On Sunday night the Recording Academy hosted the 60th annual Grammy Awards at Madison Square Garden in New York City. A night created to acknowledge and award musical excellence that, in recent years, seems to be increasingly unaware of what that really means.
Do astounding sales equate excellence? What about critical acclaim? Versatility? Innovation? Themes?
Now, I enjoy a catchy pop song as much as the next person and believe that there is something to be said for songs that achieve commercial success by reaching a broad audience, so much so that I believe that they deserve to be nominated. A nomination. A recognition of success. However, to give awards of excellence to the most commercially accessible songs and albums of the year feels almost insulting – and that was made abundantly clear this year.
In a recent tweet, actress, activist, and musician Janelle Monae highlighted that in the last five years 90.3 percent of all Grammy’s nominations belonged to men, leaving only 9.7 percent for women. This year, even in the few categories that women outnumbered men, they still lost. Only one woman got to deliver an acceptance speech during “music’s biggest night”: Alessia Cara for Best New Artist.
In the top categories of the night (Song, Record and Album of the Year) only two solo female acts received one nomination each; Lorde for Album of the Year and Julia Michaels for Song of the Year. Despite Lorde’s nomination for the pinnacle award of the night, she was the only Album of the Year nominee who wasn’t approached to perform during the broadcast; all performed, except for Jay-Z, who declined his offer.
One of the greatest upsets of the night came in the two major pop categories: Best Pop Vocal Album and Best Pop Vocal Performance. In each category Ed Sheeran, whose album earned a whopping 2.8/10 rating from Pitchfork, won against three of the highest-acclaimed solo female projects of the year: Lady Gaga’s Joanne, Lana del Rey’s Lust for Life and Kesha’s Rainbow. In the most powerful moments of the evening, Kesha performed “Praying,” a song written about her personal experience with overcoming sexual harassment, manipulation and abuse, while Lady Gaga performed a tribute to her late-aunt who passed away from the physically debilitating disease, lupus. Ed Sheeran didn’t show up.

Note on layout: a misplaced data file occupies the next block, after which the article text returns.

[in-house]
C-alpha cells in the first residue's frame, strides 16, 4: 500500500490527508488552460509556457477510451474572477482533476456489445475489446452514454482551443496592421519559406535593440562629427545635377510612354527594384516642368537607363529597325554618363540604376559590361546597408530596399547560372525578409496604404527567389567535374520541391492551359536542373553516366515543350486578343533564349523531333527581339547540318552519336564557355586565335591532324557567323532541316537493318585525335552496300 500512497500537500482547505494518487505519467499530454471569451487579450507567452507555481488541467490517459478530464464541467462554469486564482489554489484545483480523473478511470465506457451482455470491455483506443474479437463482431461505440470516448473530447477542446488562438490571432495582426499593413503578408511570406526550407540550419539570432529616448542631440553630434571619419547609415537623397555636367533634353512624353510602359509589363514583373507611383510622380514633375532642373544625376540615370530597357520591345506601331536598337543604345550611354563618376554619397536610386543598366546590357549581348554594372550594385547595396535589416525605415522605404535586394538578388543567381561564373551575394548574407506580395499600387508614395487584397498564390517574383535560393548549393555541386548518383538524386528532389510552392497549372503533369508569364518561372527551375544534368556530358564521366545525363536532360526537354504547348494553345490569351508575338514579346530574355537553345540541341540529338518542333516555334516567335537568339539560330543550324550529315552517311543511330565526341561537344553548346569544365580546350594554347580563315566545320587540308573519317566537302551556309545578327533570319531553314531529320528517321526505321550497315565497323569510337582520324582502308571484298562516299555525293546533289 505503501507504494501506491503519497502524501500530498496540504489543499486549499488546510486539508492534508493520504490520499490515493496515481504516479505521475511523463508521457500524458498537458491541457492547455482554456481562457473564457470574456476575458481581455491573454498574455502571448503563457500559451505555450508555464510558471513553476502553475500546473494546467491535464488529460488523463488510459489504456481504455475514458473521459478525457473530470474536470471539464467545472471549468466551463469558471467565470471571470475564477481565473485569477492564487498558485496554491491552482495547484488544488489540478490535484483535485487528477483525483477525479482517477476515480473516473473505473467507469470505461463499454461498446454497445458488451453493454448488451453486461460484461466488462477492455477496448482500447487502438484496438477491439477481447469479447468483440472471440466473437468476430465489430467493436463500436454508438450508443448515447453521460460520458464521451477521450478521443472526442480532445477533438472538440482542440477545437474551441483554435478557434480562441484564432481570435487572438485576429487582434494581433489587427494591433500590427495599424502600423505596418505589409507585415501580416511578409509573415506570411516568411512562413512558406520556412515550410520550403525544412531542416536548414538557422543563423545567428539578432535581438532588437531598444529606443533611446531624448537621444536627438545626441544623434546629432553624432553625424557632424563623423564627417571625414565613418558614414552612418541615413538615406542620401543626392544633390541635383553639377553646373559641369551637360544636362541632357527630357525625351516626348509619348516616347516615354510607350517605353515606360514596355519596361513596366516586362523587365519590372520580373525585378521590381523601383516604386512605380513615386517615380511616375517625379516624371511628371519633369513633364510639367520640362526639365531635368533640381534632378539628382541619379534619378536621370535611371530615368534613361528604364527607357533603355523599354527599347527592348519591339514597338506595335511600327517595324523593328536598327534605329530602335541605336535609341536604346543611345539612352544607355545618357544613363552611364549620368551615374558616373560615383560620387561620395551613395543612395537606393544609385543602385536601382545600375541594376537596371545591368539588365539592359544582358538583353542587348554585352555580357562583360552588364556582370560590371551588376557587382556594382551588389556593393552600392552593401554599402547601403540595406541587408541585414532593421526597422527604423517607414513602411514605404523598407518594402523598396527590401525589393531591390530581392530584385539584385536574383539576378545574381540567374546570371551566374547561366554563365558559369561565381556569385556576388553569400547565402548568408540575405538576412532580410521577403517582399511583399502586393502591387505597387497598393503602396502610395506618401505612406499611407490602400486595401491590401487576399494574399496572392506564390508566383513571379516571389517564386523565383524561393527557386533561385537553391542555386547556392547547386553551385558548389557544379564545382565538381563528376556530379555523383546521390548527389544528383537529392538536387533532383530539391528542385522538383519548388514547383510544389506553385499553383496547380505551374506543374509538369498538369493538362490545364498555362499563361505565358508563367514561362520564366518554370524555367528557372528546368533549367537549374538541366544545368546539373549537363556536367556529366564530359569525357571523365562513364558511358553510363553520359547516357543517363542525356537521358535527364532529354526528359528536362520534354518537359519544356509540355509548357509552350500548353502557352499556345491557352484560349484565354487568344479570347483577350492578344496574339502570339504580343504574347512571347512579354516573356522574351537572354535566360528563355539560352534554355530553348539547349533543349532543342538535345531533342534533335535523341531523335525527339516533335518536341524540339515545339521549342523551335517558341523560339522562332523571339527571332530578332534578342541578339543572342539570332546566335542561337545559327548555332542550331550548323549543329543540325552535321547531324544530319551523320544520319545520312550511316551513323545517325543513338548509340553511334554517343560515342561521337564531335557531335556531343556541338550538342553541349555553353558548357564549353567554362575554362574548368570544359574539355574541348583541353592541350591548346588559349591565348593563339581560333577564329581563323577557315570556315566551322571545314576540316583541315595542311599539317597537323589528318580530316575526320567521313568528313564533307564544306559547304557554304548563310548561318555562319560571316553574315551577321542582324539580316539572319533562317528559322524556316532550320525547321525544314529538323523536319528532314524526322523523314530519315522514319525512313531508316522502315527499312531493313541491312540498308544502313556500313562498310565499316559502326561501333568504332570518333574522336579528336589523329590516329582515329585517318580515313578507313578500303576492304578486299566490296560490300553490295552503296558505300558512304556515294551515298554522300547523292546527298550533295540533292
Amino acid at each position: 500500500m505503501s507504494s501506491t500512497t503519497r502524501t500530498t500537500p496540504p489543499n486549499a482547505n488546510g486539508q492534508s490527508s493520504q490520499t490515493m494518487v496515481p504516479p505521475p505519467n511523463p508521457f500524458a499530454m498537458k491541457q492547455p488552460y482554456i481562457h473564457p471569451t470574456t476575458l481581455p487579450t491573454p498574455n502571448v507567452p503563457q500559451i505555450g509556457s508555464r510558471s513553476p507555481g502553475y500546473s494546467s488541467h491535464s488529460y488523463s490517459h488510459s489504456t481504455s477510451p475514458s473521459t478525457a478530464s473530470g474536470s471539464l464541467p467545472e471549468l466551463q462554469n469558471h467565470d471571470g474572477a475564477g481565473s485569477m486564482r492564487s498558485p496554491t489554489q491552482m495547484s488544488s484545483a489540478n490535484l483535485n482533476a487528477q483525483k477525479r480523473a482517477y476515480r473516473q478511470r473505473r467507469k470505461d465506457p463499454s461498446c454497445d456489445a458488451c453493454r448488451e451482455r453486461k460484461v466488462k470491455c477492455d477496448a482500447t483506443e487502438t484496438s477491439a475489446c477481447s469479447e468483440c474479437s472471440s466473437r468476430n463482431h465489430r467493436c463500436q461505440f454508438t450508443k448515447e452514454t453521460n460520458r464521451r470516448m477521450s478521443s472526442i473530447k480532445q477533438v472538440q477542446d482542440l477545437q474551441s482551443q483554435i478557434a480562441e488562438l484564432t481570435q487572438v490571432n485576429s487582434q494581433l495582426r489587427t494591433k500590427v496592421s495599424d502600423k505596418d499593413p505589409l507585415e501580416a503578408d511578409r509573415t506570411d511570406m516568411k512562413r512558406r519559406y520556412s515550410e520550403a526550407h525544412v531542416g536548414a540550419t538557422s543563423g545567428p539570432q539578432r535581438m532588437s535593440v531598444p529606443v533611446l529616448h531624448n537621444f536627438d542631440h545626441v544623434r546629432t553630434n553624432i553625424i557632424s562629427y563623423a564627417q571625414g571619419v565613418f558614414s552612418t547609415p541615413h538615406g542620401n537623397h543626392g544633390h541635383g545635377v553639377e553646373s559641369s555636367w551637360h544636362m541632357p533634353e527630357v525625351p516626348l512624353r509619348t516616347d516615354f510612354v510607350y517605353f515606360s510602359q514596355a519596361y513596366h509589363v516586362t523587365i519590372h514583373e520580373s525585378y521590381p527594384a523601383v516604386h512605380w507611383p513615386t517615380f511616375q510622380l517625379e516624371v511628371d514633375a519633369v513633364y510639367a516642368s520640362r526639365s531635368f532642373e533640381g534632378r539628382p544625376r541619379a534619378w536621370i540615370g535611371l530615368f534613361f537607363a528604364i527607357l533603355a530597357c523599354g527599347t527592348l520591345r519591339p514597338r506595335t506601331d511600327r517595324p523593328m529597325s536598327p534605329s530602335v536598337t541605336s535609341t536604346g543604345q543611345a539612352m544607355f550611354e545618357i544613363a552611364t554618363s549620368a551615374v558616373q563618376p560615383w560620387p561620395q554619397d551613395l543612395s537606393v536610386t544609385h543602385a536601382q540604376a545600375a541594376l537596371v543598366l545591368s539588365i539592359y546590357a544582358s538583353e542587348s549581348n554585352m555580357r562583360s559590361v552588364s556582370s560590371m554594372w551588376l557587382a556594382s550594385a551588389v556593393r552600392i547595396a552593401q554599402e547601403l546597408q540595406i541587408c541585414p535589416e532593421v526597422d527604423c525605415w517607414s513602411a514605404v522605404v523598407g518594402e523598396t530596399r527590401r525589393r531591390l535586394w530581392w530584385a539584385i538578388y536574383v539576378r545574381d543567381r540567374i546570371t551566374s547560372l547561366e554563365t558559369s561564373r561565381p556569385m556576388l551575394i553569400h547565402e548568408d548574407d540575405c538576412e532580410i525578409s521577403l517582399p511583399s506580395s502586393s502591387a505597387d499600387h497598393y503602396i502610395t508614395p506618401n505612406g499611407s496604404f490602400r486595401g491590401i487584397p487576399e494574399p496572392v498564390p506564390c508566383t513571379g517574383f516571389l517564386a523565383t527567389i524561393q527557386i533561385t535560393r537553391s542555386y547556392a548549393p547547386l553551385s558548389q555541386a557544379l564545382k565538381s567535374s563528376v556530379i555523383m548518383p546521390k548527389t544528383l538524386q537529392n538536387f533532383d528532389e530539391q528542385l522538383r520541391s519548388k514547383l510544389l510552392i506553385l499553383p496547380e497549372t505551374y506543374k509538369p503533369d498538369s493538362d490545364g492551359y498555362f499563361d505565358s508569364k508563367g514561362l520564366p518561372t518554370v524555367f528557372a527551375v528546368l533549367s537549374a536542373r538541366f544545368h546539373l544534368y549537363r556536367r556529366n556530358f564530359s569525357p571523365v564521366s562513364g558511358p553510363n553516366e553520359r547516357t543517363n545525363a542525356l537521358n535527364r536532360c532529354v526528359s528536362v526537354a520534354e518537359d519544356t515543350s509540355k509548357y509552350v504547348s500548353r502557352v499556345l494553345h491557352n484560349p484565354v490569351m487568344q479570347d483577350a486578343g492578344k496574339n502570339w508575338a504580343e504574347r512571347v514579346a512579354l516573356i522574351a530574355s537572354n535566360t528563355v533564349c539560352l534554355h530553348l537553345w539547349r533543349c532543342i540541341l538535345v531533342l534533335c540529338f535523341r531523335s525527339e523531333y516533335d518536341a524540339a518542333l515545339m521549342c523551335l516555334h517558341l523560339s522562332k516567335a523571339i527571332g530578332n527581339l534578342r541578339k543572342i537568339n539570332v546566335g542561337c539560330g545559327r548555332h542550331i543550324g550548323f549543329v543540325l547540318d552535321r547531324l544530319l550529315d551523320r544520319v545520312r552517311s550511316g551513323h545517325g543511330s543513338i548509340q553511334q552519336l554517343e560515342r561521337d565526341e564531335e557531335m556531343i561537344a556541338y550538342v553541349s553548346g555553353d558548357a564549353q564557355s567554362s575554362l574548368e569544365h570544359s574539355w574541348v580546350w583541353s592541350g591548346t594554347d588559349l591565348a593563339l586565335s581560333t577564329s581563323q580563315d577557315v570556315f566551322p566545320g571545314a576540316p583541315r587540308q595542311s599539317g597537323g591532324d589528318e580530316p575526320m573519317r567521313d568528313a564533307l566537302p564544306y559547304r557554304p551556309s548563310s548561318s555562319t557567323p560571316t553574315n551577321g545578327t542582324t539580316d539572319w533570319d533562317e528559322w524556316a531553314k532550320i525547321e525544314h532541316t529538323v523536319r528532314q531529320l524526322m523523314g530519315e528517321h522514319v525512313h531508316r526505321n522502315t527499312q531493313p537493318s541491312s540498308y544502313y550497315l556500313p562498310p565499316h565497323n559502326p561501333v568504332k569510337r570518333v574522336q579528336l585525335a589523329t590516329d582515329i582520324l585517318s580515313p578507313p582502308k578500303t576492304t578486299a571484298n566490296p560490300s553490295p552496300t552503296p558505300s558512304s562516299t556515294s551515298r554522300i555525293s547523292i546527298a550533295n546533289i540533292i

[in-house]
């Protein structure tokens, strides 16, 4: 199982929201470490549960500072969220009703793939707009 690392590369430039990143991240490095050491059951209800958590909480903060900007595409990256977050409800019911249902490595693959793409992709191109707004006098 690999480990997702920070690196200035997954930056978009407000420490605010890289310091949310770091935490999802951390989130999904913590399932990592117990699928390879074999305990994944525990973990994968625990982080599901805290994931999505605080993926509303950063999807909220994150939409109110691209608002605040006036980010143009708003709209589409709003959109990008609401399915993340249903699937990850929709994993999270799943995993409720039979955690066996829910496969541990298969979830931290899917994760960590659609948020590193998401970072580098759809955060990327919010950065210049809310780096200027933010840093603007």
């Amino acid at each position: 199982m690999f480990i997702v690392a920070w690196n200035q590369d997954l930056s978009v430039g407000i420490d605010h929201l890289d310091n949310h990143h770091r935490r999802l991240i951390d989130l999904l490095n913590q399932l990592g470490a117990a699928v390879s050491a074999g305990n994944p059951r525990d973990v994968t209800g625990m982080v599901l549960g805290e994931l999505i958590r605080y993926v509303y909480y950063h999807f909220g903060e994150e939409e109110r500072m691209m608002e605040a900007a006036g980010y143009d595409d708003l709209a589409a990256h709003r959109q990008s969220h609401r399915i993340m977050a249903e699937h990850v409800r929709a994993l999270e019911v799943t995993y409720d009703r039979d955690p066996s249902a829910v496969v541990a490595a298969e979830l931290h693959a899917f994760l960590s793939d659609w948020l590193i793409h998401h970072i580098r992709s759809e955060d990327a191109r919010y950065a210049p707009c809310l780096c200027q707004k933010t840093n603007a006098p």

Then, the highest nominated female of the night, SZA, who was up for five awards, met the same injustice that Rihanna met last year with her eight nominations. No awards. SZA lost all of her categories to men (except for Best New Artist, despite being more critically acclaimed than the winner, Alessia Cara), all of whom were also nominated for the top categories – leaving Lorde to be the only Album of the Year nominee to not be nominated for any other awards.
And the Recording Academy’s response? Women need to “step up.”
While the Recording Academy has, seemingly, taken active steps in being more racially inclusive, it is nearly impossible to be ignorant of their exclusion of women. Further, the men that are nominated seem to be held to a standard so much lower than their female competitors thus resulting in an unjustified and undeserving male sweep of the awards.
In response, artists like P!nk and Sheryl Crow, their fans, followers and numerous news sources took to #GrammysSoMale to express their discontent with the night – along with people on the opposite side of the spectrum who believe that the hashtag is just another way to give everyone a trophy.
It’s easy to understand that music taste is subjective, and this article is not meant to diminish the success of men in the industry, but when women are so monumentally left out, it’s hard to turn a blind eye.
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